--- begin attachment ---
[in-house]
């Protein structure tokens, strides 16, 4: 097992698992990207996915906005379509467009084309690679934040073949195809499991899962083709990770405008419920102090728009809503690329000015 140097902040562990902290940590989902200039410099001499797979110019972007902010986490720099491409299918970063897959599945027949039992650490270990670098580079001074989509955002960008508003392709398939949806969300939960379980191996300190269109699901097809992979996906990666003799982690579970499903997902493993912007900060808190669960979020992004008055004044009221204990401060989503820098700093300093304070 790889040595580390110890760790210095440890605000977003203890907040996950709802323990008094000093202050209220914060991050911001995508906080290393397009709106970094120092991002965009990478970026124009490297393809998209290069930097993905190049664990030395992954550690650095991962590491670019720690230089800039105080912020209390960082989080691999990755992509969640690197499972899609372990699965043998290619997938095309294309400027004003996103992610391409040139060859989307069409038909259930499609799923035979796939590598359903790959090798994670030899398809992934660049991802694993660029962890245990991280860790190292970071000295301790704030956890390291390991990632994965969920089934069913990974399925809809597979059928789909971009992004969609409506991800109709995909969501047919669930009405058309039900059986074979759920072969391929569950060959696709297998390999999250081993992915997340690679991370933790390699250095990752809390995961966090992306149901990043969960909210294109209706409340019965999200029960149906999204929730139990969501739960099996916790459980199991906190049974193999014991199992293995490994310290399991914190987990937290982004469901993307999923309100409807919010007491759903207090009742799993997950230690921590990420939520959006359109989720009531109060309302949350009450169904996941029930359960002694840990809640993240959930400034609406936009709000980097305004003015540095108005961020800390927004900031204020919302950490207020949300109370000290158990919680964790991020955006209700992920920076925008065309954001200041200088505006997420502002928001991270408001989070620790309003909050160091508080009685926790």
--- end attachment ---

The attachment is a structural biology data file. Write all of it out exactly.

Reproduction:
[in-house]
């Protein structure tokens, strides 16, 4: 097992698992990207996915906005379509467009084309690679934040073949195809499991899962083709990770405008419920102090728009809503690329000015 140097902040562990902290940590989902200039410099001499797979110019972007902010986490720099491409299918970063897959599945027949039992650490270990670098580079001074989509955002960008508003392709398939949806969300939960379980191996300190269109699901097809992979996906990666003799982690579970499903997902493993912007900060808190669960979020992004008055004044009221204990401060989503820098700093300093304070 790889040595580390110890760790210095440890605000977003203890907040996950709802323990008094000093202050209220914060991050911001995508906080290393397009709106970094120092991002965009990478970026124009490297393809998209290069930097993905190049664990030395992954550690650095991962590491670019720690230089800039105080912020209390960082989080691999990755992509969640690197499972899609372990699965043998290619997938095309294309400027004003996103992610391409040139060859989307069409038909259930499609799923035979796939590598359903790959090798994670030899398809992934660049991802694993660029962890245990991280860790190292970071000295301790704030956890390291390991990632994965969920089934069913990974399925809809597979059928789909971009992004969609409506991800109709995909969501047919669930009405058309039900059986074979759920072969391929569950060959696709297998390999999250081993992915997340690679991370933790390699250095990752809390995961966090992306149901990043969960909210294109209706409340019965999200029960149906999204929730139990969501739960099996916790459980199991906190049974193999014991199992293995490994310290399991914190987990937290982004469901993307999923309100409807919010007491759903207090009742799993997950230690921590990420939520959006359109989720009531109060309302949350009450169904996941029930359960002694840990809640993240959930400034609406936009709000980097305004003015540095108005961020800390927004900031204020919302950490207020949300109370000290158990919680964790991020955006209700992920920076925008065309954001200041200088505006997420502002928001991270408001989070620790309003909050160091508080009685926790």